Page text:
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Featured Where does the NWT Bible Falsify?

Discussion in 'General Religious Debates' started by tigger2, Jul 28, 2019.

  1. YoursTrue

    YoursTrue I'm found.

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    Jesus sacrificed himself, he went like a lamb to the slaughter. We know that. But he also knew it was the Father's will for him to do so. It was written and he fulfilled the prophecies regarding the Messiah. He was not "God in the flesh," one manifestation equal to one or two other 'manifestations.' Also known by some as persons. But it's for you to realize that while Jesus came from heaven, he did not come as "God" in human form inhabiting a body of flesh he couldn't get out of as "God."
     
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  2. YoursTrue

    YoursTrue I'm found.

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    Isaac was not the sacrifice Jehovah God wanted for all mankind, since Isaac was not perfect. But Abraham's faith was tested and his obedience pleased Jehovah.
    Hebrews 11:17-19 says, "By faith Abraham, when he was tested, offered up Isaac on the altar. He who had received the promises was ready to offer his one and only son, even though God had said to him, “Through Isaac your offspring will be reckoned.” Abraham reasoned that God could raise the dead, and in a sense, he did receive Isaac back from death."
     
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  3. tigger2

    tigger2 Member

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    A criticism I have been confronted with concerns the rendering of Rev. 5:10 in the NWT. Most translations have "reign upon [epi] the earth" or similar renderings.

    The NWT has: " ... and they are to rule as kings over [epi] the earth."

    The NT Greek word in question ("upon" or "over") is epi (ἐπὶ ).

    The scripture is:

    (King James Version) Revelation 5:10 “And hast made us unto our God kings and priests: and we shall reign on [epi] the earth.” - cf. most translations.

    (Darby) Revelation 5:10 and made them to our God kings and priests; and they shall reign over [epi] the earth.

    (AT - Smith-Goodspeed) Rev. 5:10 ...and they are to reign over the earth.

    (C.B. Williams) ... and they will rule over [epi] the earth.

    (W.F. Beck) ... and they will rule as kings over [epi] the earth.

    So the question is: what does epi mean?

    Well, NT Greek dictionaries give the major meaning as "on" or "upon." However a significant alternate is "over."

    For example of the 54 times that epi is rendered as "over" in the NASB, the following have to do with ruling over or having authority over:

    Luke 1:33; 9:1; 19:14; 19:27; Acts 7:18; 7:27; Ro. 9:5; Eph. 4:6; Heb. 2:7; 3:6; 10:21; Rev. 2:26; 9:11; 13:7; 17:18.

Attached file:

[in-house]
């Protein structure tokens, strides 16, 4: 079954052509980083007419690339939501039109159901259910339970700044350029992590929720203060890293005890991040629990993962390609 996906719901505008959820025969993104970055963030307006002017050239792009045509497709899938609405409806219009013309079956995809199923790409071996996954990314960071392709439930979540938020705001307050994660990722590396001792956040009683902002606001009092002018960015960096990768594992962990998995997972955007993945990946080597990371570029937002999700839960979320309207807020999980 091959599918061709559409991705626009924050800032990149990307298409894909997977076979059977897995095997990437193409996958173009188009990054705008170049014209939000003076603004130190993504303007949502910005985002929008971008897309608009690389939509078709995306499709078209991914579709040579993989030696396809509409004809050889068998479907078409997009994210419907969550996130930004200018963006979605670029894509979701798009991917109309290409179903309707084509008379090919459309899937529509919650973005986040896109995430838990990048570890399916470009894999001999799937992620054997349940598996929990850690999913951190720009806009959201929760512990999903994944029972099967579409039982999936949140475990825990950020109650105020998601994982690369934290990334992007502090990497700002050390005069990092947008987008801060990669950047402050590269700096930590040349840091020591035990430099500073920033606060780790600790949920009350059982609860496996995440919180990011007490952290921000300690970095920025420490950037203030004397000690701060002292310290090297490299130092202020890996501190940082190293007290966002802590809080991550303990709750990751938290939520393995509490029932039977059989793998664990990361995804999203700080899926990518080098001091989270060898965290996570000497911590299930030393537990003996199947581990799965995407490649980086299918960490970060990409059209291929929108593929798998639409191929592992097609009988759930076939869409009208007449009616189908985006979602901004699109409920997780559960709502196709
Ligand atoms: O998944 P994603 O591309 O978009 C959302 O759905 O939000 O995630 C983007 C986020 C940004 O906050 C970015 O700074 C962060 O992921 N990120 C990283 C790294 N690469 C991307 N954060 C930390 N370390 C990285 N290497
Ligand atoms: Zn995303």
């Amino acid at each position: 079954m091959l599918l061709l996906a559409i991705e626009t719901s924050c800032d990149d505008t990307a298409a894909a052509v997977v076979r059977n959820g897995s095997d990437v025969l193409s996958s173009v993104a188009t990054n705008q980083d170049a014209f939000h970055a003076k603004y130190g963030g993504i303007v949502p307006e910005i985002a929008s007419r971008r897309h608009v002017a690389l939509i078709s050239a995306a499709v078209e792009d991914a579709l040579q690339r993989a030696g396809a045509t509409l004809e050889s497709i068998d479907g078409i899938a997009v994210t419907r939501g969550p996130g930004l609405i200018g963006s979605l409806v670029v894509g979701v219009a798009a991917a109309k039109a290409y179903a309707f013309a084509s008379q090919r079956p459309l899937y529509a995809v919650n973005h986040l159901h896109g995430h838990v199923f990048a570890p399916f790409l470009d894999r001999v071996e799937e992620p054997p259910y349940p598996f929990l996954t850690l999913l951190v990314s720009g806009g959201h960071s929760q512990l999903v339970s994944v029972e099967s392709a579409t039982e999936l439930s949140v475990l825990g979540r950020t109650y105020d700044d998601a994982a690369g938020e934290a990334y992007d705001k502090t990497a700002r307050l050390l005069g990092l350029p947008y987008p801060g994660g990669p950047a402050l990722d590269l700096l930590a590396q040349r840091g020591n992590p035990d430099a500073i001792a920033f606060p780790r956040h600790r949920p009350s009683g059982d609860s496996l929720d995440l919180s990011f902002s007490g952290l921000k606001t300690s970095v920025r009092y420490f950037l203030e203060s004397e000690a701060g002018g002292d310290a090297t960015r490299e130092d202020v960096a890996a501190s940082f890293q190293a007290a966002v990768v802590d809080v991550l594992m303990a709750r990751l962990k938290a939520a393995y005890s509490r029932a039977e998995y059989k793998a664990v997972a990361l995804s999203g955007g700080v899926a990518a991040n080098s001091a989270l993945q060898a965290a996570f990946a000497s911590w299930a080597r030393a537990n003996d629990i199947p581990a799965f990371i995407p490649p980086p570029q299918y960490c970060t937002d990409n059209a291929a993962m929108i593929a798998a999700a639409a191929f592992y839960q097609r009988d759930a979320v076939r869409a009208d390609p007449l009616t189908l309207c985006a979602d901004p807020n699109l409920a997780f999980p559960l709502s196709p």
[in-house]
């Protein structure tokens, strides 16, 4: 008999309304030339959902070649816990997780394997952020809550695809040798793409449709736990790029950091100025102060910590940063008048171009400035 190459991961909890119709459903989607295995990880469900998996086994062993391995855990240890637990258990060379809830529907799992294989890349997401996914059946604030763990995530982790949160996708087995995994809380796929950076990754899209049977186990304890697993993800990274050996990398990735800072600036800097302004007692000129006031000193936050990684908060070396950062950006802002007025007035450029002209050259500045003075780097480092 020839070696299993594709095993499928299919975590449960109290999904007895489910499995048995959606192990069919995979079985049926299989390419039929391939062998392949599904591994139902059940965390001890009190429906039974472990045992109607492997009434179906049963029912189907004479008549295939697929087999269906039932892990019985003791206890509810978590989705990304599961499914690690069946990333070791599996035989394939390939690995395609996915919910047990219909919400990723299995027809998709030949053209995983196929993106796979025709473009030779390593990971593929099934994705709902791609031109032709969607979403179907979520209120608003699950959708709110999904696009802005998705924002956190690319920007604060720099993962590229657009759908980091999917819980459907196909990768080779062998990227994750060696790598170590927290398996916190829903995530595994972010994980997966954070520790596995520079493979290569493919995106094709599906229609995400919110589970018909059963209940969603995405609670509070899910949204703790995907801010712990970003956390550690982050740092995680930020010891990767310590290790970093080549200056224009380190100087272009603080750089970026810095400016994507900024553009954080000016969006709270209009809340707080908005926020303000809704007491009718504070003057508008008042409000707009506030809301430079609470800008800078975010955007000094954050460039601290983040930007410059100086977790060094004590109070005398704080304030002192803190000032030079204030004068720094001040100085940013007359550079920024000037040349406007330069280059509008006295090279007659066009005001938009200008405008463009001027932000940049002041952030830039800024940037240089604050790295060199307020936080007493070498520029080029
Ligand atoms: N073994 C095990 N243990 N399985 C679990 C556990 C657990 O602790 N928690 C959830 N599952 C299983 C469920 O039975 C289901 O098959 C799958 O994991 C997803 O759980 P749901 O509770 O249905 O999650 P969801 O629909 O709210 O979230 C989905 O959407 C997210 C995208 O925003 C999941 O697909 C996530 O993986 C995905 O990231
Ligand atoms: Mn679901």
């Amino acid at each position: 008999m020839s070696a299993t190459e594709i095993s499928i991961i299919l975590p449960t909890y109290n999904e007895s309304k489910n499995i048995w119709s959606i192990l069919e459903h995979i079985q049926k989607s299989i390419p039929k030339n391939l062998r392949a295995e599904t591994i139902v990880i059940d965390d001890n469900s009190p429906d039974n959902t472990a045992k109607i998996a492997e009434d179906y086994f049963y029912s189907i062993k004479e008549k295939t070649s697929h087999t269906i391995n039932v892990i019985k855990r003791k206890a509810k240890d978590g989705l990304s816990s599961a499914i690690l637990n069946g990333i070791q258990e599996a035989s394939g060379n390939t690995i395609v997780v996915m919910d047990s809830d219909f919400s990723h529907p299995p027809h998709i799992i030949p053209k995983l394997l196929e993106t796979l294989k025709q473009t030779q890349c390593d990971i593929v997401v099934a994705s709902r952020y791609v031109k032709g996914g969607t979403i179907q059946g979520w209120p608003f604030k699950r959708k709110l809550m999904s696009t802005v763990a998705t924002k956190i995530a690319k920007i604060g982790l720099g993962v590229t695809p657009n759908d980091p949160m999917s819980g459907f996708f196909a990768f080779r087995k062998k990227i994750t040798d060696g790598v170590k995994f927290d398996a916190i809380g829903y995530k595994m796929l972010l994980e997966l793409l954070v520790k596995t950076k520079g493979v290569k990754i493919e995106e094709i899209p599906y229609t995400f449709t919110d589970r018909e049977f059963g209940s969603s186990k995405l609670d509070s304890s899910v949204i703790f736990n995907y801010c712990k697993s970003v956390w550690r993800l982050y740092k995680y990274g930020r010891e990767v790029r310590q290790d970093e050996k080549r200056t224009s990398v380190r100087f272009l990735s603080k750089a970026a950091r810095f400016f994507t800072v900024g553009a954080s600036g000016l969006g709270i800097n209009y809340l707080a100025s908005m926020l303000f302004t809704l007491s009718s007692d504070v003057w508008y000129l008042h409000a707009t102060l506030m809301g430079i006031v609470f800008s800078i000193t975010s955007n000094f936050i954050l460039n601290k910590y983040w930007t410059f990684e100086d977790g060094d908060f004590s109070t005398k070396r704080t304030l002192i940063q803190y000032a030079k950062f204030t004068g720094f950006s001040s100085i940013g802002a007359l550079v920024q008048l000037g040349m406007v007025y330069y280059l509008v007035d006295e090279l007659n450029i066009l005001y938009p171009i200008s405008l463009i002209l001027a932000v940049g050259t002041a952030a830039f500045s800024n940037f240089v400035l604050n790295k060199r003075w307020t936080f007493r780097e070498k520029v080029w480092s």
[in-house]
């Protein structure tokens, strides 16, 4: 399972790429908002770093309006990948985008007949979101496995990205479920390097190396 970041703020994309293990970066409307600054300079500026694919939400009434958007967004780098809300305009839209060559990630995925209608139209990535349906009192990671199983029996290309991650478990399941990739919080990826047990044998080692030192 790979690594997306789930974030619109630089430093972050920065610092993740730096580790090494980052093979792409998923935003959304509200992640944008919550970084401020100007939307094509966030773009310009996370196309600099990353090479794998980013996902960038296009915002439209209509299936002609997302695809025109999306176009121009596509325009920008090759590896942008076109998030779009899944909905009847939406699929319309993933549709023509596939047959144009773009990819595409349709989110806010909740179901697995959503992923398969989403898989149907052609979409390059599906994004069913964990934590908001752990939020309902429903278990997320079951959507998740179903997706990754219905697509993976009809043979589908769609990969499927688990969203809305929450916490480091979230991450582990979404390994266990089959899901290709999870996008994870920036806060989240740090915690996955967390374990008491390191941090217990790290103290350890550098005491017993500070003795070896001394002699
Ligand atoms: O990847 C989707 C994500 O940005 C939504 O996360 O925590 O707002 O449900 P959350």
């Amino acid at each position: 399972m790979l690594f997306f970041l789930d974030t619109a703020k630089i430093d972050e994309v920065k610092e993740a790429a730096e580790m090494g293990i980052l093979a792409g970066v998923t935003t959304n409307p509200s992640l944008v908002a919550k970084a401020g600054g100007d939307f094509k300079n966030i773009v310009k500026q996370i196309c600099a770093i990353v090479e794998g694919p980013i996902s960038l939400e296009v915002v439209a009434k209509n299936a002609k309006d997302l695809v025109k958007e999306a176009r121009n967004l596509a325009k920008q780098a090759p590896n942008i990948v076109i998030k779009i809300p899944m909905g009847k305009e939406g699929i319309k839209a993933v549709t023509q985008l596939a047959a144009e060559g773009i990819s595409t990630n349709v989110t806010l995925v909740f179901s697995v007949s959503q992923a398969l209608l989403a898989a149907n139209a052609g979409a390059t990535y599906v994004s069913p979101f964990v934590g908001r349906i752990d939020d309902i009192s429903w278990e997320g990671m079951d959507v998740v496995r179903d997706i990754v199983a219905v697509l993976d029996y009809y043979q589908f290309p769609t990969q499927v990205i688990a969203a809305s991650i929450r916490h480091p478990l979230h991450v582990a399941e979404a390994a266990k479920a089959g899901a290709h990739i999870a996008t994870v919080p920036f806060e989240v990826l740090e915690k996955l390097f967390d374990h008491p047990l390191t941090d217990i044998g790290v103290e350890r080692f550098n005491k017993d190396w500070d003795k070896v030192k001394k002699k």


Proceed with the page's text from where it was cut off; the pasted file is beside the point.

Sticking with Revelation alone we find:

    Revelation 2:26 `He who overcomes, and he who keeps My deeds until the end, TO HIM I WILL GIVE AUTHORITY OVER [EPI] THE NATIONS; - NASB. Also KJV; NKJV; RSV; TEV; ASV; and many more.

    Revelation 9:11 They have as king over [epi] them, the angel of the abyss; - NASB. Also KJV; NKJV; RSV; TEV; ASV; and many more.

    Revelation 13:7 It was also given to him to make war with the saints and to overcome them, and authority over [epi] every tribe and people and tongue and nation was given to him. - NASB. Also KJV; NKJV; RSV; TEV; ASV; and many more.

    Revelation 17:18 "The woman whom you saw is the great city, which reigns over [epi] the kings of the earth." - NASB. Also KJV; NKJV; RSV; TEV; ASV; and many more.

    Furthermore in all other cases in the KJV where 'reign' and epi are used together it always means 'over':

    Luke 1:33; 19:14; 19:27; Romans 5:14; Rev. 17:18.

    It is not inappropriate, therefore, to use "over" at Rev. 5:10 also.

    In fact, Thayer's Greek-English Lexicon notes specifically that epi "A. with the GENITIVE .... I. of Place; and 1. of the place on which; .... d. fig. used of things, affairs, persons, which one is set over, over which he exercises power .... Rev. v. 10;" - p. 231, Baker Book House, 1977.
     
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  4. metis

    metis aged ecumenical anthropologist

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    Here is the Jewish interpretation, which to me makes more sense because of the events covered and the names of the towns involved, some of which did not exist or went by different names during Jesus' time. Also, the ending of Deutero-Isaiah mandated the close following of the Law, which are the 613 Commandments as found in Torah, and the Church did not do that since the Law does not apply to Gentiles:
    It is argued that the "servant" represents the nation of Israel, which would bear excessive iniquities, pogroms, blood libels, anti-judaism, antisemitism and continue to suffer without cause (Isaiah 52:4) on behalf of others (Isaiah 53:7,11–12). Early on, the servant of the Lord is promised to prosper and "be very high". The following evaluation of the Servant by the "many nations, kings", and "we" Isaiah 52:15 is quite negative, though, and bridges over to their self-accusation and repentance after verse 4 ("our"). Then, the Servant is vindicated by God, "because he bared his soul unto death". On the other hand, it is argued that the "servant" in this song might be an individual.